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    Texas self-defense law

    If you have questions about self-defense laws in Texas, you’re in good company.

    Texas State Penal Code (section 9.31) states that persons may use force against another party when they reasonably believe that force is needed to protect them against another’s use of force or attempts to use illegal force.

    That said, proving self-defense in court poses some challenges. Self-defense may be claimed in certain circumstances, including:

    • The individual used only the level of force needed to defend themselves
    • The individual needed to use force to stop someone else’s illegal violence
    • The person didn’t goad or prompt the other party to use force
    • The individual wasn’t in the process of performing criminal activities or committing a criminal act

    This article will explain Texas self-defense laws, including the Castle Doctrine and “stand your ground” laws.

    Self-defense is a “complete defense” in Texas criminal cases

    The laws of Texas state that self-defense is a “complete defense” when the defendant is accused of a crime. The use of force is justified in certain instances in which the individual is permitted to defend themselves. Texas’s Castle Doctrine affords people with the legal right to self-defense when in a private space such as their home or vehicle.

    The individual’s legal right to self-defense also applies when they’re compelled to defend their property. Generally speaking, the individual doesn’t need to retreat before using force in self-defense. In short, this is Texas’s “stand your ground” law.

    Similarly, the use of deadly force in matters of self-defense is the legal right of Texans in some situations. According to Texas law, each individual’s “home is their castle,” and deadly force may be needed in defense of this protected space.

    In addition, Texas’s self-defense laws can apply to the defense of others. Self-defense laws in Texas protect Texans who act in self-protection, the protection of others and/or the protection of their personal property.

    In the following section, we answer common questions about Texas’s Castle Doctrine and the “stand your ground” law.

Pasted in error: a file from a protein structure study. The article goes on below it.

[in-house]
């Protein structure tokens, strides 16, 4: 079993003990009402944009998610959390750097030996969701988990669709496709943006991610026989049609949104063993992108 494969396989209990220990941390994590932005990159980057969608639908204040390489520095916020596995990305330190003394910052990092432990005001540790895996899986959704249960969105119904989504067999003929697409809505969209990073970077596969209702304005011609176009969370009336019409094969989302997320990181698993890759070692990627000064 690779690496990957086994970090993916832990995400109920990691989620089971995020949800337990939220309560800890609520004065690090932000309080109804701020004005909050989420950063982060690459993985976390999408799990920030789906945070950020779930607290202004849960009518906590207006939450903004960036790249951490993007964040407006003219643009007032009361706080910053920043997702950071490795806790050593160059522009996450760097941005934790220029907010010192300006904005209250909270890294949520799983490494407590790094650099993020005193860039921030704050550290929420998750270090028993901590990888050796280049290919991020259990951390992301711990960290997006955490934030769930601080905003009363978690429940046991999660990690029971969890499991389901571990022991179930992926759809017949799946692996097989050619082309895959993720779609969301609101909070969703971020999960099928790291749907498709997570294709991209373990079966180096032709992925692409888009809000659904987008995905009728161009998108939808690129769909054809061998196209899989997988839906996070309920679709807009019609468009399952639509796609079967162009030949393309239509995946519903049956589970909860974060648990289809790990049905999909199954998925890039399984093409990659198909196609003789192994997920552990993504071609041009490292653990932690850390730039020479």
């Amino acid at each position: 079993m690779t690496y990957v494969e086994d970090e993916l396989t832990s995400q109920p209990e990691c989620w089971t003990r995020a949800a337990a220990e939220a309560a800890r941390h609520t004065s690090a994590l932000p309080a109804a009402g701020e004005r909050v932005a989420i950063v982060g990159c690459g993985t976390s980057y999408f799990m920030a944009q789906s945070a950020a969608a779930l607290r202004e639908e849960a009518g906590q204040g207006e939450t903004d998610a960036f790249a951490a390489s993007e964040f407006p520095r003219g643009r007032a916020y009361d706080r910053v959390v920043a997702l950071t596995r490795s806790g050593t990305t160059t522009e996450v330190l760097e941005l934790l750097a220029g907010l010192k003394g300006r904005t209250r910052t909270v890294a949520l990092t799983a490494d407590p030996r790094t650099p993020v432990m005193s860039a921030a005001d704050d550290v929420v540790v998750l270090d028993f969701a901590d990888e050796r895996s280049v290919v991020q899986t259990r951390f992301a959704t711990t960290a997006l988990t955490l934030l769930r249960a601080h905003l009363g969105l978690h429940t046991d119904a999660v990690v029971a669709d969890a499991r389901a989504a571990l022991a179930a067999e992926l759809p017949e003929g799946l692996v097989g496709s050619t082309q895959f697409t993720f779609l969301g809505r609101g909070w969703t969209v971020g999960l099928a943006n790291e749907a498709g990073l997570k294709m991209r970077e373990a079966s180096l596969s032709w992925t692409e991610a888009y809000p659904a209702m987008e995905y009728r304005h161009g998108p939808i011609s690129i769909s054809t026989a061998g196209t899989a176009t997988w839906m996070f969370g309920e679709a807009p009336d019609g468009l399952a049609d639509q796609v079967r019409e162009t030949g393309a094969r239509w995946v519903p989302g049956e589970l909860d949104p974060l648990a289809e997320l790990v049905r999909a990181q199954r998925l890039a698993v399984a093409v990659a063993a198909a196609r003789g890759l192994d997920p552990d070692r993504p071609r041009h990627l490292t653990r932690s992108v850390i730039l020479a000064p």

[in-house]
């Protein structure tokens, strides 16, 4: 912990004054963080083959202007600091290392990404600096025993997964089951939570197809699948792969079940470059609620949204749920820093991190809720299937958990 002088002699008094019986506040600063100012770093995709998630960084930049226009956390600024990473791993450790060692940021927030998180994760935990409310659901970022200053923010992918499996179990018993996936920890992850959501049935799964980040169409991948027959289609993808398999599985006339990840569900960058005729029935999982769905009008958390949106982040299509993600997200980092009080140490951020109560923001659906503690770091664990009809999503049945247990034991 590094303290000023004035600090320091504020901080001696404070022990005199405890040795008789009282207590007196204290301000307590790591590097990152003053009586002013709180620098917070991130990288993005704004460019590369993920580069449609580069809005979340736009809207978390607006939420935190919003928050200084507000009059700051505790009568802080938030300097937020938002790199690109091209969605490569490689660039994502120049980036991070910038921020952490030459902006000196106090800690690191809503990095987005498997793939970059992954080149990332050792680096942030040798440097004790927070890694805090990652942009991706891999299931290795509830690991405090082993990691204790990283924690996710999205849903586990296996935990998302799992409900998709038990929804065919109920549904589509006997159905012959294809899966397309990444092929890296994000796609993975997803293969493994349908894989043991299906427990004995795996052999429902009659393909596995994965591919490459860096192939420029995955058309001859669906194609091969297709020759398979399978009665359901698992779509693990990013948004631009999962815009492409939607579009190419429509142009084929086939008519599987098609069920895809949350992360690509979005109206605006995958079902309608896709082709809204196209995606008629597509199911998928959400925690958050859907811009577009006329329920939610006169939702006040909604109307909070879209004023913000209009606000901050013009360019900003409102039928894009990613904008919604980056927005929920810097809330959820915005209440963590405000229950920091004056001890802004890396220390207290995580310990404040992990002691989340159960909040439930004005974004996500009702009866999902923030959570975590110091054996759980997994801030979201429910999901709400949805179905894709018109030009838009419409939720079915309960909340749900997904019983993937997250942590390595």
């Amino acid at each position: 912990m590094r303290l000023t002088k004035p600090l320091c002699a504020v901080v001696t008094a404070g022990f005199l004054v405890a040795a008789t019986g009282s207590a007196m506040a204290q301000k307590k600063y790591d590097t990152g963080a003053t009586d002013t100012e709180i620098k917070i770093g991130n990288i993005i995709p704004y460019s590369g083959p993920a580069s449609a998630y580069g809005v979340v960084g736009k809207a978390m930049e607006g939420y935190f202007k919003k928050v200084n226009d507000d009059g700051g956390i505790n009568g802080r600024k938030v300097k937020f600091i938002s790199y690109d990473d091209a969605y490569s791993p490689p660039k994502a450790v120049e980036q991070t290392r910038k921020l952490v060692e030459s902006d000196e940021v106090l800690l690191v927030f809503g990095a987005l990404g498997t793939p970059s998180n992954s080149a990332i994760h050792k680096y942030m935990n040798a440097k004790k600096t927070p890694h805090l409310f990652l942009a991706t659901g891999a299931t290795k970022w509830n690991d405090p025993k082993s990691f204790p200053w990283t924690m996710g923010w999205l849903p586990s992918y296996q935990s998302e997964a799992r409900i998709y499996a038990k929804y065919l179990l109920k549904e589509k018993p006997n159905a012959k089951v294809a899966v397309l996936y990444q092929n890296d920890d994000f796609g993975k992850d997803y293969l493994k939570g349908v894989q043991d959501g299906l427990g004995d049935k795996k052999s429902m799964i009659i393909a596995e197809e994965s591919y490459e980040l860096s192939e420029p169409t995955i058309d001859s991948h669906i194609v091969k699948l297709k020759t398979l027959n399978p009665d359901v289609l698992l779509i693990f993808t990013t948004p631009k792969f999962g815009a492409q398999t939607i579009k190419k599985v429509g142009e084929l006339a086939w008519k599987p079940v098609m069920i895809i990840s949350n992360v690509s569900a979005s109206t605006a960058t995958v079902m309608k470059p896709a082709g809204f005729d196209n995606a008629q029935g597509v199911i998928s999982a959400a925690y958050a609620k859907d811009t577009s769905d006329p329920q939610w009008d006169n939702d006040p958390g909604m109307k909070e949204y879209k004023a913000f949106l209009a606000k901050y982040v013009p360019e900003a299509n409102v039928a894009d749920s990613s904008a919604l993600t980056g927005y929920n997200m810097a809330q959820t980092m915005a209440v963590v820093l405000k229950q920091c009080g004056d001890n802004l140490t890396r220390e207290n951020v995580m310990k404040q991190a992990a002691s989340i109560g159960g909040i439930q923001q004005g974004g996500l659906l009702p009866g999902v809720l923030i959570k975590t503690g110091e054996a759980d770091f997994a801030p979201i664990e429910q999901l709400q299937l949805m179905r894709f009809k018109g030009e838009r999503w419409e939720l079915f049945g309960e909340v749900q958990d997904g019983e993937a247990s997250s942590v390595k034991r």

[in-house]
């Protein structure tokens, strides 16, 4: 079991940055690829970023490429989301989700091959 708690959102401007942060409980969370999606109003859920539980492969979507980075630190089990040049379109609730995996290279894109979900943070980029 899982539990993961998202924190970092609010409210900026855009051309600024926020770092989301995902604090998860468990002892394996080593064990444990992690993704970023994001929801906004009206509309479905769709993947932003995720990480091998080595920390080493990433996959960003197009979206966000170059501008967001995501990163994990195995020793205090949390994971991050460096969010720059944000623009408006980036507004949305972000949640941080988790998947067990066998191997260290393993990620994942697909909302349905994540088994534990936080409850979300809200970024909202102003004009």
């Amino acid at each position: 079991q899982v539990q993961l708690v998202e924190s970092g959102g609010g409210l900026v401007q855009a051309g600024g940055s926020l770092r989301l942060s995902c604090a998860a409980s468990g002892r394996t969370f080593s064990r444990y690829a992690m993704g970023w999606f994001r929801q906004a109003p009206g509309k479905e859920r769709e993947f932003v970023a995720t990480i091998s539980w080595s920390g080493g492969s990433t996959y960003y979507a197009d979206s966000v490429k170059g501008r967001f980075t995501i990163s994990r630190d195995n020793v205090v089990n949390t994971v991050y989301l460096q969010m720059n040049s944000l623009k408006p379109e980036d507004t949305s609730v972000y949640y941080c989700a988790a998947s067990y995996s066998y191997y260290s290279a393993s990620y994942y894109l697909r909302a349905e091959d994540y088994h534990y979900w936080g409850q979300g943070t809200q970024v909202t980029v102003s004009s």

Common questions about Texas’s self-defense laws

    The definition of self-defense in Texas is clear. People are allowed to defend themselves, others and personal property when another party uses illegal force. The only legal defense to an accusation of violent crime in Texas is self-defense. If the accused responds that they acted only in self-defense in thwarting or stopping another party’s violent or illegal force, a judge and jury may deem that these actions were justified.

    Self-defense is a common defense strategy in certain criminal cases. Among these are assault, manslaughter, murder, and domestic violence. If you have questions about self-defense laws in Texas, contact the Law Office of Matthew D. Sharp in Houston.

    When is self-defense a strong legal defense in Texas?

    When another party uses violent or illegal force against you in Texas, the law defends your right to self-protection. It also permits you to defend someone else or your personal property when you believe it’s absolutely and immediately necessary.

    The laws of Texas require the accused to show that their belief that they needed to protect themselves, someone else or their property was reasonable at that moment. Your reason for using force in a given situation could be demonstrated by causal relationships. For example, if someone beat you with a baseball bat in an attempt to steal your car, you’re permitted to use reasonable force to stop them.

    What’s “reasonable” when it comes to self-defense?

    Let’s say you’re accused of assault in Texas.

    Was someone else actually the aggressor?

    You’re allowed to defend yourself against violence in Texas. Texas law allows you to use a certain amount of reasonable force and defines the kind of situations in which you can use force.

    In the above scenario, if someone beat you with a baseball bat and you believed at that moment that they intended to cause you serious harm, your decision to punch the attacker or use your fingernails to thwart them may be considered reasonable.

    What’s covered under Texas’s Castle Doctrine?

    People have the right to protect themselves, others and personal possessions like homes and cars. They have the right to protect their turf at home and at the office. As long as the threatened person doesn’t provoke the attacker or commit a crime (other than a traffic offense), they have the legal right to self-defense under Texas law.

    The Castle Doctrine requires the victim to show that their premise (“castle”) was broken into and/or unlawfully entered and/or that the individual was unlawfully taken from their office, workplace, home or vehicle.

    Texas’s Castle Doctrine also states that the individual’s self-defense response is “reasonable” in response to serious crimes—for example, aggravated kidnapping, sexual assault, aggravated sexual assault, murder and robbery/aggravated robbery. Reasonable force is also “proportionate” under Texas self-defense law.